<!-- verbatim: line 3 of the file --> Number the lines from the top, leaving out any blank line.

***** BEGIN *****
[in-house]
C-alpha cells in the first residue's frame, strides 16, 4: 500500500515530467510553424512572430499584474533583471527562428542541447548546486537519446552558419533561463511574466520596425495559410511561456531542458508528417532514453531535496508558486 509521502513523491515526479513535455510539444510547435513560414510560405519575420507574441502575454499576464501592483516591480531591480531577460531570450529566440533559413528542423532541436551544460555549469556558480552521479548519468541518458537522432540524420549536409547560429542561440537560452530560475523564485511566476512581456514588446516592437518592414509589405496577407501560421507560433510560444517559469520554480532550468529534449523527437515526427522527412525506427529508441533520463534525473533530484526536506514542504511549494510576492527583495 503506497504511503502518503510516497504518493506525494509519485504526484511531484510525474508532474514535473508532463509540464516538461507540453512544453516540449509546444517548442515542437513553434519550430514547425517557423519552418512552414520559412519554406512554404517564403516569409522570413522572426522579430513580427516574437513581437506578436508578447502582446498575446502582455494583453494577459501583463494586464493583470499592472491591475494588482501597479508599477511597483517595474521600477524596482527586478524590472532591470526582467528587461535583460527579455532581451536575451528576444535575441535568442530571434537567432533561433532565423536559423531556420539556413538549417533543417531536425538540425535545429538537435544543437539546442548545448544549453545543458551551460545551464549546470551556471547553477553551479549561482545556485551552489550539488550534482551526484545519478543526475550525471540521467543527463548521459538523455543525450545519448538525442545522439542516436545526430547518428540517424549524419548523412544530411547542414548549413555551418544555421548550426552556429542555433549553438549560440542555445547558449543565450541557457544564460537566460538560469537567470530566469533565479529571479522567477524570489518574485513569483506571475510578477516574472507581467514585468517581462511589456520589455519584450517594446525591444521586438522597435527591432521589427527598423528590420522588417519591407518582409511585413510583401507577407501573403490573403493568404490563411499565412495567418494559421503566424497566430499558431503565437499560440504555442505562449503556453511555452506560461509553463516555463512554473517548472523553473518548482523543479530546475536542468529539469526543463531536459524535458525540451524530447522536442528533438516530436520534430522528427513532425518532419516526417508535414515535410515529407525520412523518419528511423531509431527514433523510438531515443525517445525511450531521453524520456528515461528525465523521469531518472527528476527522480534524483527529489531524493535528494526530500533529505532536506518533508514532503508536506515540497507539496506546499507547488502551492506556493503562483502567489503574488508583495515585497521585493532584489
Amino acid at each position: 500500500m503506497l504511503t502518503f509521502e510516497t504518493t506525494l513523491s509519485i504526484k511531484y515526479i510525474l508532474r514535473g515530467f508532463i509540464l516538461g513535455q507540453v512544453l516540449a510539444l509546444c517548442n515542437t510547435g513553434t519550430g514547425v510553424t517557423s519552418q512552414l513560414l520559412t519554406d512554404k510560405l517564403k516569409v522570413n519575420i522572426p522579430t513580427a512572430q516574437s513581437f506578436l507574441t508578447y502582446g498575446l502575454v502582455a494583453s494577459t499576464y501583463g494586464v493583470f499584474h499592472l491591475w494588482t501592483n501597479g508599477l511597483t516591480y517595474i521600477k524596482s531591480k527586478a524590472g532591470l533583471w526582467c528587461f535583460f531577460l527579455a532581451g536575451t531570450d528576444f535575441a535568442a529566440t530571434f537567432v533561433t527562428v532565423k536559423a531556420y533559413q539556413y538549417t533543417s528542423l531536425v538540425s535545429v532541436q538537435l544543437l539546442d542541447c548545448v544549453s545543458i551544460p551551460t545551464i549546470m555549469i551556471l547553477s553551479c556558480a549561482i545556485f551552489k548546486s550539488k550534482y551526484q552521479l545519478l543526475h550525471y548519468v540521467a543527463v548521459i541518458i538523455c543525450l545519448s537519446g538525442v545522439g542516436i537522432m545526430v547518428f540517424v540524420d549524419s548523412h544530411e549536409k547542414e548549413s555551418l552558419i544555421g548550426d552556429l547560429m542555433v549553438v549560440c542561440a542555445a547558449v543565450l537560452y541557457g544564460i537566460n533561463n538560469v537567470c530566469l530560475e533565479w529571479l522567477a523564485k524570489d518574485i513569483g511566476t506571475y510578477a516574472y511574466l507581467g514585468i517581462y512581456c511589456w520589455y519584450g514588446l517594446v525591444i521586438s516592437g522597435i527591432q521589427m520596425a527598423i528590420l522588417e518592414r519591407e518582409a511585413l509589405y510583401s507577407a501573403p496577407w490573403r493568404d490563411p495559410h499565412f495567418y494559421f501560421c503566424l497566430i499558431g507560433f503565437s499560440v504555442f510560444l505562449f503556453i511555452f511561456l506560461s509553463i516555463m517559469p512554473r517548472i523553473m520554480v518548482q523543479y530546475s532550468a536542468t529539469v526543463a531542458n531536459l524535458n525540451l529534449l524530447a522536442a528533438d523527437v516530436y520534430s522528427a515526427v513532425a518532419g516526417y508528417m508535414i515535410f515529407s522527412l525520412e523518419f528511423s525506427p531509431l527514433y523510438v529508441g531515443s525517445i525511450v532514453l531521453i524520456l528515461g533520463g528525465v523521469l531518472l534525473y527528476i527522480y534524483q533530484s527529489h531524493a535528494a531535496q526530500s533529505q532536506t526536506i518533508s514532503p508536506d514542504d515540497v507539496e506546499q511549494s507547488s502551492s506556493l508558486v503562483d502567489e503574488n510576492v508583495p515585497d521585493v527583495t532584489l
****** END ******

Amino acid at each position: 500500500m503506497l504511503t502518503f509521502e510516497t504518493t506525494l513523491s509519485i504526484k511531484y515526479i510525474l508532474r514535473g515530467f508532463i509540464l516538461g513535455q507540453v512544453l516540449a510539444l509546444c517548442n515542437t510547435g513553434t519550430g514547425v510553424t517557423s519552418q512552414l513560414l520559412t519554406d512554404k510560405l517564403k516569409v522570413n519575420i522572426p522579430t513580427a512572430q516574437s513581437f506578436l507574441t508578447y502582446g498575446l502575454v502582455a494583453s494577459t499576464y501583463g494586464v493583470f499584474h499592472l491591475w494588482t501592483n501597479g508599477l511597483t516591480y517595474i521600477k524596482s531591480k527586478a524590472g532591470l533583471w526582467c528587461f535583460f531577460l527579455a532581451g536575451t531570450d528576444f535575441a535568442a529566440t530571434f537567432v533561433t527562428v532565423k536559423a531556420y533559413q539556413y538549417t533543417s528542423l531536425v538540425s535545429v532541436q538537435l544543437l539546442d542541447c548545448v544549453s545543458i551544460p551551460t545551464i549546470m555549469i551556471l547553477s553551479c556558480a549561482i545556485f551552489k548546486s550539488k550534482y551526484q552521479l545519478l543526475h550525471y548519468v540521467a543527463v548521459i541518458i538523455c543525450l545519448s537519446g538525442v545522439g542516436i537522432m545526430v547518428f540517424v540524420d549524419s548523412h544530411e549536409k547542414e548549413s555551418l552558419i544555421g548550426d552556429l547560429m542555433v549553438v549560440c542561440a542555445a547558449v543565450l537560452y541557457g544564460i537566460n533561463n538560469v537567470c530566469l530560475e533565479w529571479l522567477a523564485k524570489d518574485i513569483g511566476t506571475y510578477a516574472y511574466l507581467g514585468i517581462y512581456c511589456w520589455y519584450g514588446l517594446v525591444i521586438s516592437g522597435i527591432q521589427m520596425a527598423i528590420l522588417e518592414r519591407e518582409a511585413l509589405y510583401s507577407a501573403p496577407w490573403r493568404d490563411p495559410h499565412f495567418y494559421f501560421c503566424l497566430i499558431g507560433f503565437s499560440v504555442f510560444l505562449f503556453i511555452f511561456l506560461s509553463i516555463m517559469p512554473r517548472i523553473m520554480v518548482q523543479y530546475s532550468a536542468t529539469v526543463a531542458n531536459l524535458n525540451l529534449l524530447a522536442a528533438d523527437v516530436y520534430s522528427a515526427v513532425a518532419g516526417y508528417m508535414i515535410f515529407s522527412l525520412e523518419f528511423s525506427p531509431l527514433y523510438v529508441g531515443s525517445i525511450v532514453l531521453i524520456l528515461g533520463g528525465v523521469l531518472l534525473y527528476i527522480y534524483q533530484s527529489h531524493a535528494a531535496q526530500s533529505q532536506t526536506i518533508s514532503p508536506d514542504d515540497v507539496e506546499q511549494s507547488s502551492s506556493l508558486v503562483d502567489e503574488n510576492v508583495p515585497d521585493v527583495t532584489l